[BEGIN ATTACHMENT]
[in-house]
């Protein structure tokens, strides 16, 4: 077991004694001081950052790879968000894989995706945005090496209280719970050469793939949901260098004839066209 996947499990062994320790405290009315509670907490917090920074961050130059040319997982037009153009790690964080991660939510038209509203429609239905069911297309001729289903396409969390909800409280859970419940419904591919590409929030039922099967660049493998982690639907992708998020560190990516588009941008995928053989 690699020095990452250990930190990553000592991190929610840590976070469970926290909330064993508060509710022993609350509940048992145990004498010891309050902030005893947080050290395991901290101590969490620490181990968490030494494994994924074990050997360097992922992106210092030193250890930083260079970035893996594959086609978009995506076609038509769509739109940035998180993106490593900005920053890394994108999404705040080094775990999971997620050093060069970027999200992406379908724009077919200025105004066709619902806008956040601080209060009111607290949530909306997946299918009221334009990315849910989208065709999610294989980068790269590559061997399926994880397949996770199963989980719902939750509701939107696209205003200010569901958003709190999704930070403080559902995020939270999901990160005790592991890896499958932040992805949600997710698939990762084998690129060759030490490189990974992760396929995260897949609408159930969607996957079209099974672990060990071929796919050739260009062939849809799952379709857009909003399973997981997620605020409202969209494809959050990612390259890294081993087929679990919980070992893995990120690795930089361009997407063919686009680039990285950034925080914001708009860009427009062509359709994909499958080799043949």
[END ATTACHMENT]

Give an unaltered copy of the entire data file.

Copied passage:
[in-house]
């Protein structure tokens, strides 16, 4: 077991004694001081950052790879968000894989995706945005090496209280719970050469793939949901260098004839066209 996947499990062994320790405290009315509670907490917090920074961050130059040319997982037009153009790690964080991660939510038209509203429609239905069911297309001729289903396409969390909800409280859970419940419904591919590409929030039922099967660049493998982690639907992708998020560190990516588009941008995928053989 690699020095990452250990930190990553000592991190929610840590976070469970926290909330064993508060509710022993609350509940048992145990004498010891309050902030005893947080050290395991901290101590969490620490181990968490030494494994994924074990050997360097992922992106210092030193250890930083260079970035893996594959086609978009995506076609038509769509739109940035998180993106490593900005920053890394994108999404705040080094775990999971997620050093060069970027999200992406379908724009077919200025105004066709619902806008956040601080209060009111607290949530909306997946299918009221334009990315849910989208065709999610294989980068790269590559061997399926994880397949996770199963989980719902939750509701939107696209205003200010569901958003709190999704930070403080559902995020939270999901990160005790592991890896499958932040992805949600997710698939990762084998690129060759030490490189990974992760396929995260897949609408159930969607996957079209099974672990060990071929796919050739260009062939849809799952379709857009909003399973997981997620605020409202969209494809959050990612390259890294081993087929679990919980070992893995990120690795930089361009997407063919686009680039990285950034925080914001708009860009427009062509359709994909499958080799043949």